Friday 28 March 2014

Slow Life - Nebulae of Flesh

Good ol' Daniel Stoupin has done it again!

In his last pair of videos, Stoupin got us to take a close look at pond water so we could watch the frantic escapades of water fleas and mosquito larvae. Not to mention some of their internal organs (it really was a very close look). This time around he points at corals and sponges and asks us not only to take a really close look, but to do it for a really long time, too.

Corals and sponges are a lot more colourful than water fleas, yet Stoupin ups the ante with lighting techniques that bring out the florescence that would otherwise be lost on us.

The result is to turn the animals into ethereal, dreamlike landscapes aglow in all the lurid colours of a nebula.

The video begins with the unfurling tentacles of a tube worm and ends with the trembling spines of a sea urchin. Both scenes were shot in real time, while the footage in between is sped up so we can fully appreciate the fact that corals and sponges are truly mounds of beautiful, pulsating flesh.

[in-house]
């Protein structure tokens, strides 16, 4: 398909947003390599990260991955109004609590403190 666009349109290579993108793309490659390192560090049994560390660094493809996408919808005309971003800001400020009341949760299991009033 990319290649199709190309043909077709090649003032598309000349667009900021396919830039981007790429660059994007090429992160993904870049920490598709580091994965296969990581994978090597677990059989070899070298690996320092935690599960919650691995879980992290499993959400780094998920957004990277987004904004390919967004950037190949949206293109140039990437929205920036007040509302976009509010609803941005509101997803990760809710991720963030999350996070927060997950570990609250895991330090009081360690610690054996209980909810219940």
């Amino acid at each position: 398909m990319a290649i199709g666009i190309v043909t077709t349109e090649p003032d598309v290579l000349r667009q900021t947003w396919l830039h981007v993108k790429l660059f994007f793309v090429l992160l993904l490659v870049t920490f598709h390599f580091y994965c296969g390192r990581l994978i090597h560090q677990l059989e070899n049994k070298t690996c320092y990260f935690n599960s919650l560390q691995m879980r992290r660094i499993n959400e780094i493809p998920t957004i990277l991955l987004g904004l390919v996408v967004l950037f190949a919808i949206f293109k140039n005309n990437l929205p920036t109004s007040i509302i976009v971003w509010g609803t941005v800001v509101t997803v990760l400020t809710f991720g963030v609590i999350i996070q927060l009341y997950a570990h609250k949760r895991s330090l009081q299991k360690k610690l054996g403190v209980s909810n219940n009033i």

I LOVE mounds of pulsating flesh! Beauty is cool, too, I suppose.

It's incredible to think of how much work and technology it took to see this. Microscopes, fancy lighting and speeding it all up... Our eyeballs are boldly going where no eyeballs have gone before!


Deep Sea News has a nice run down of most of the species featured in the video.

And Daniel Stoupin himself considers the slow life. Bacteria that divide once every 10,000 years!


Anonymous said...


Anonymous said...

dang it I was gonna say yay!!! first comment ):

Joseph JG said...


TexWisGirl said...

you are such a geek! :)

Joseph JG said...

There's always room for Star Trek!

Crunchy said...

Have you heard of my new astonomy-based pornography website, Nebulae of Flesh?

Joseph JG said...

Ha! You should start a Kickstarter!